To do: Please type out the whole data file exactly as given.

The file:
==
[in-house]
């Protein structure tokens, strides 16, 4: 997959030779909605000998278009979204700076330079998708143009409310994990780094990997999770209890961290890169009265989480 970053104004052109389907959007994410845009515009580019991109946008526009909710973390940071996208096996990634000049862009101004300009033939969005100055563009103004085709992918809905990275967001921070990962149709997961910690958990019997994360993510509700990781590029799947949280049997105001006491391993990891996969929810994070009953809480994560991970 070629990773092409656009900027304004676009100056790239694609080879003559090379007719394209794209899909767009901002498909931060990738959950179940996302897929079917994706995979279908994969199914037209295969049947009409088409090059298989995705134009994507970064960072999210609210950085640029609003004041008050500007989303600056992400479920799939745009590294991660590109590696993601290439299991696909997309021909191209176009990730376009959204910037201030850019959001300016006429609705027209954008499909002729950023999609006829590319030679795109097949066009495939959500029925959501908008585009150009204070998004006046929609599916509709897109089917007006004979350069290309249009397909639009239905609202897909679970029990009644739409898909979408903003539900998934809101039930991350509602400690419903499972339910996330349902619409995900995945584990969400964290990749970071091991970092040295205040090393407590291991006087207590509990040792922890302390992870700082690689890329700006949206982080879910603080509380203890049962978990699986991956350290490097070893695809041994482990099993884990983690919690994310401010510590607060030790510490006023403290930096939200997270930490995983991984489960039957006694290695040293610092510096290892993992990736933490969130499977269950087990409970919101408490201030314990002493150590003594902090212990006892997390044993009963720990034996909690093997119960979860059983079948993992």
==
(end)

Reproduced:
[in-house]
């Protein structure tokens, strides 16, 4: 997959030779909605000998278009979204700076330079998708143009409310994990780094990997999770209890961290890169009265989480 970053104004052109389907959007994410845009515009580019991109946008526009909710973390940071996208096996990634000049862009101004300009033939969005100055563009103004085709992918809905990275967001921070990962149709997961910690958990019997994360993510509700990781590029799947949280049997105001006491391993990891996969929810994070009953809480994560991970 070629990773092409656009900027304004676009100056790239694609080879003559090379007719394209794209899909767009901002498909931060990738959950179940996302897929079917994706995979279908994969199914037209295969049947009409088409090059298989995705134009994507970064960072999210609210950085640029609003004041008050500007989303600056992400479920799939745009590294991660590109590696993601290439299991696909997309021909191209176009990730376009959204910037201030850019959001300016006429609705027209954008499909002729950023999609006829590319030679795109097949066009495939959500029925959501908008585009150009204070998004006046929609599916509709897109089917007006004979350069290309249009397909639009239905609202897909679970029990009644739409898909979408903003539900998934809101039930991350509602400690419903499972339910996330349902619409995900995945584990969400964290990749970071091991970092040295205040090393407590291991006087207590509990040792922890302390992870700082690689890329700006949206982080879910603080509380203890049962978990699986991956350290490097070893695809041994482990099993884990983690919690994310401010510590607060030790510490006023403290930096939200997270930490995983991984489960039957006694290695040293610092510096290892993992990736933490969130499977269950087990409970919101408490201030314990002493150590003594902090212990006892997390044993009963720990034996909690093997119960979860059983079948993992």